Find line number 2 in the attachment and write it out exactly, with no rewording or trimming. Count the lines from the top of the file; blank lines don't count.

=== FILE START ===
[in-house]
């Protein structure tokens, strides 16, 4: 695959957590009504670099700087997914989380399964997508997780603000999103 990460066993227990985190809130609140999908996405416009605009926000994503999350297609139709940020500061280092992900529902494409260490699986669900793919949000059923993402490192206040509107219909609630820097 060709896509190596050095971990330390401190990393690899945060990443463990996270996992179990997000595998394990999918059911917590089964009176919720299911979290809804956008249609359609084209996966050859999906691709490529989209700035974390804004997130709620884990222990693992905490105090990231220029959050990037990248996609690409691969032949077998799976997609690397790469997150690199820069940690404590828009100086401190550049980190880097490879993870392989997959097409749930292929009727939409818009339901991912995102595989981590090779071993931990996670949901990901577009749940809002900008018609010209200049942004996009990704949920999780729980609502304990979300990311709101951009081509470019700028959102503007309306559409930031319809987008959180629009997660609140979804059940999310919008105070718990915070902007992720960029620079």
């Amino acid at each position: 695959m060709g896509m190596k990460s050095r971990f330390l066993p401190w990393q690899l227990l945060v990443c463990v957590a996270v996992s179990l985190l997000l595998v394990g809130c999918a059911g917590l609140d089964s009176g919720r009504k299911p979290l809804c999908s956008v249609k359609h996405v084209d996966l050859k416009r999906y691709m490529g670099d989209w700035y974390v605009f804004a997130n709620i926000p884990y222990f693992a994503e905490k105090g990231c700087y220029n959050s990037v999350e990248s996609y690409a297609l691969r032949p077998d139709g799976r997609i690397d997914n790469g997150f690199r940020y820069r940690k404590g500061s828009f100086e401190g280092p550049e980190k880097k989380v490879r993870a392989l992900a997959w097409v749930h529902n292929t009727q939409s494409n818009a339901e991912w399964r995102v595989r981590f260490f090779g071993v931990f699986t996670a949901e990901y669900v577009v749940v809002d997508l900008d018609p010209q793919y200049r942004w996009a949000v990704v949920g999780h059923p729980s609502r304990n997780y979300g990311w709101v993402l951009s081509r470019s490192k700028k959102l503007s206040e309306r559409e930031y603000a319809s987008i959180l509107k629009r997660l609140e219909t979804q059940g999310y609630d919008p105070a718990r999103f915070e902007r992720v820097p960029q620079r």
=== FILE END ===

């Protein structure tokens, strides 16, 4: 695959957590009504670099700087997914989380399964997508997780603000999103 990460066993227990985190809130609140999908996405416009605009926000994503999350297609139709940020500061280092992900529902494409260490699986669900793919949000059923993402490192206040509107219909609630820097 060709896509190596050095971990330390401190990393690899945060990443463990996270996992179990997000595998394990999918059911917590089964009176919720299911979290809804956008249609359609084209996966050859999906691709490529989209700035974390804004997130709620884990222990693992905490105090990231220029959050990037990248996609690409691969032949077998799976997609690397790469997150690199820069940690404590828009100086401190550049980190880097490879993870392989997959097409749930292929009727939409818009339901991912995102595989981590090779071993931990996670949901990901577009749940809002900008018609010209200049942004996009990704949920999780729980609502304990979300990311709101951009081509470019700028959102503007309306559409930031319809987008959180629009997660609140979804059940999310919008105070718990915070902007992720960029620079």